But I've also learned that there is a time and a place for these tools too.  Experience has taught me to never dismiss a new function too quickly.

In my case, I was rebuilding an aircraft instrument panel in Inventor.

Originally, I had created it as a test to benchmark how text affected the speed and file size in Inventor.  To do this, this, I created the cutouts for the instruments as extruded borders with text inside.

A sample of the original panel.  There were no cutouts for instruments,
but this was part of a test and not meant to be "real" at this point.
Not accurate as a part.  But perfect for the benchmark I was creating!

But once I had done that, I wanted to create a more accurate representation of the panel.  This meant deleting the extruded  borders, and recreating them as cutouts.

But as I did that, I ran into one issue.  Part of the sketch that I had removed had anchored the text that I had placed.  Now the geometry was disassociated.



I could delete and recreate the sketch, but I didn't want to try to retype all that info again.

But what I did find was able to delete constraints to free the geometry and reattach it to other geometry,  In some cases, this meant deleting four co-linear constraints, and recreating them all over again.  This is what I would have to do with these circuit breaker cutouts, for example.



While it wasn't a huge pain for a few of them, there were a ton, there was a lot to do, so how could I make this task go a little quicker?

Well, if you guessed that I used the "Relax" constraints mode that's new to Inventor 2015, you would be guessing correctly!

First, while editing the sketch in question, I  turned on Relax Mode,  It can be found at the status bar on the bottom of the Inventor drawing screen.  You can also use the hotkey "F11"




Once that was on, all I had to do was grab the text and drag it.  The constraints would automatically be removed, and I apply the new sketch constraints right away.



Is it a small thing?  Perhaps.  But over time, it did make fixing the panel a lot easier!

A simple thing?  Perhaps.  But it can be the simple things that matter.


Thursday, November 13, 2014

Did You Know You Can Use the End of Part Marker to "Compress" an Inventor File

“The question is, what's the best way to do this? There may not be a one-size solution to the question.”
 Peter Gore

Today I wrapped up some basic benchmarks for extruded text versus sketched text in an Autodesk Inventor part model, and I was getting ready to e-mail them out for some testing on external systems.

First, what did I use for the test?

The files I created were from an instrument panel for light sport aircraft from the RV series.

I recreated the panel from an image, and created the instrument identification first as extruded text.

The panel with extruded text

In the next panel, I created a panel with the same text, but this time, the panel the text was created as sketches, and not extruded into 3D extrusions.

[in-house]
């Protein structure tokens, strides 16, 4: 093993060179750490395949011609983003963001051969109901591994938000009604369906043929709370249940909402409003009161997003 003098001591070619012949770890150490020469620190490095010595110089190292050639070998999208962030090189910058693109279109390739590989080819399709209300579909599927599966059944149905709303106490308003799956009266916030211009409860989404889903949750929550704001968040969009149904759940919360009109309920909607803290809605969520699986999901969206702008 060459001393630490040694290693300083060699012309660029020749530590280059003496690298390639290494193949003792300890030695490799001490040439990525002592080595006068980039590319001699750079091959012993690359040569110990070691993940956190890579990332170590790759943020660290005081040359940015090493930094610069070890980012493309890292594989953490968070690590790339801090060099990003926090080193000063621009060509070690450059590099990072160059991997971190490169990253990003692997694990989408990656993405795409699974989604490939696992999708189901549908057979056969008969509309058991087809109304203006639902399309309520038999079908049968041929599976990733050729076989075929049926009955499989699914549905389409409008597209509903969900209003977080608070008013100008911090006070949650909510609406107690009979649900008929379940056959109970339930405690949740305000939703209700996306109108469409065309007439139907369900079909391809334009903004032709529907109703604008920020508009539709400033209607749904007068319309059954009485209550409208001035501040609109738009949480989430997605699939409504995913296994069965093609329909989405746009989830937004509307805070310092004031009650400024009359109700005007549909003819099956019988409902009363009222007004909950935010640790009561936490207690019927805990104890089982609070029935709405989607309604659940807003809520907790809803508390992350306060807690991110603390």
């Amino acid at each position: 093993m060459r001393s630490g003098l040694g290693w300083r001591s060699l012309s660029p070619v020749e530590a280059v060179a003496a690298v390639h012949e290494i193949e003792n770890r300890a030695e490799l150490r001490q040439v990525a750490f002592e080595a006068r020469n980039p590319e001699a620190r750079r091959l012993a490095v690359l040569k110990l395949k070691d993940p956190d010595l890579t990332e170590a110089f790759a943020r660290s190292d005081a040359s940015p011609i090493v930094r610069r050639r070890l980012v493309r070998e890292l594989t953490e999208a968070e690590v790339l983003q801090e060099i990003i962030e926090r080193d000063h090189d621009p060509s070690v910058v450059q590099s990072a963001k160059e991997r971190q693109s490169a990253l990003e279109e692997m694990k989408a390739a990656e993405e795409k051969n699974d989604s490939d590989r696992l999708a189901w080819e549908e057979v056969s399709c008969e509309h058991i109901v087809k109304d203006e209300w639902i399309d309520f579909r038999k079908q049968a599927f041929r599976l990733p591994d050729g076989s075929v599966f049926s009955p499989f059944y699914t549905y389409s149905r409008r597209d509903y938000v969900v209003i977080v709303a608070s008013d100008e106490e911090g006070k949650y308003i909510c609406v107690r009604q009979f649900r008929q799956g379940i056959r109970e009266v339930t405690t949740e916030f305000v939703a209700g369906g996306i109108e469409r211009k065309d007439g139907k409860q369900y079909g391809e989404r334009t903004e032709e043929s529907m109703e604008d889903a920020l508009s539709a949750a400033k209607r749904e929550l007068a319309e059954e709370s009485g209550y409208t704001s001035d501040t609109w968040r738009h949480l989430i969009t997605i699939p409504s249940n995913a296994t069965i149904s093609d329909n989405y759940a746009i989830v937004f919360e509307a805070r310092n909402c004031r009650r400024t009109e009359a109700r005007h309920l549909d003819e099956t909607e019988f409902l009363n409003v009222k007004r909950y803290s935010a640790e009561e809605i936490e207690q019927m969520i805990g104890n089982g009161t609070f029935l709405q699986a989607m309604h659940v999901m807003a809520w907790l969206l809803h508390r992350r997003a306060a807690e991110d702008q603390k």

The panel with sketched text.  You can tell by the projected sketch lines, which are magenta.

The challenge?  The panel with the extruded text was nearly 13 MB!

12.7 MB.  That's big! 
By comparison, the panel using just sketches was less than 2 MB!

1.64 MB.  Nearly a tenth the size!

First, let's take a moment to ponder that.  If you're creating a lot of text, consider leaving it as sketches. These two models show a big difference in the size, and that can affect performance, especially if there's a lot of them.

But there was also another challenge I was facing.  How can I e-mail the files?  Together, these files are flirting with 15 MB.  That's big enough to cause problems with some e-mail systems.

Sure, I could zip the files, but there's another way to "compress" an Inventor file.

Locate the End of Part marker.  It's also known as End of Folded if you're using a sheet metal part.

Right click on the marker and choose Move EOP to Top (or  Move EOF to Top for sheet metal parts).

Locate the End of Part marker.
This pushes the marker to the top, and all the a feature in the part are suppressed.

The EOP at the top, and the features suppressed
After compression, the part with extruded text was a mere 2.41 MB.

A big change from 12.7 MB

By comparison the panel using Sketches was 1.01 MB.  Not as drastic as the larger file, but substantial nonetheless.


A smaller change, but still about a third. 
Having that trick can make it much easier when moving large part files back and forth.

When the recipient gets the file on the other end, just right click on the EOP/EOF marker and choose Move EOP/EOF to End.

How to get it back. 
This can be a nice way to "compress" an Inventor file without having to use zip files.  So when you're sending part files around, take a look!  It's worth a glance.

Oh!, And if you have an unsuspecting coworker, rolling the EOP to the top of their part when they leave their computer unattended has been known to be an "April Fools Trick" in the past.

Not that I condone that..... Or I've ever done that....

*************************Edit 17-November-2014*************************

Thanks to Clint Brown of Cadline Community for sharing a nice bit of iLogic code that will rollup the EOP marker and put it in an email for you.

It's definitely work taking a look at!

Have a look by clicking here!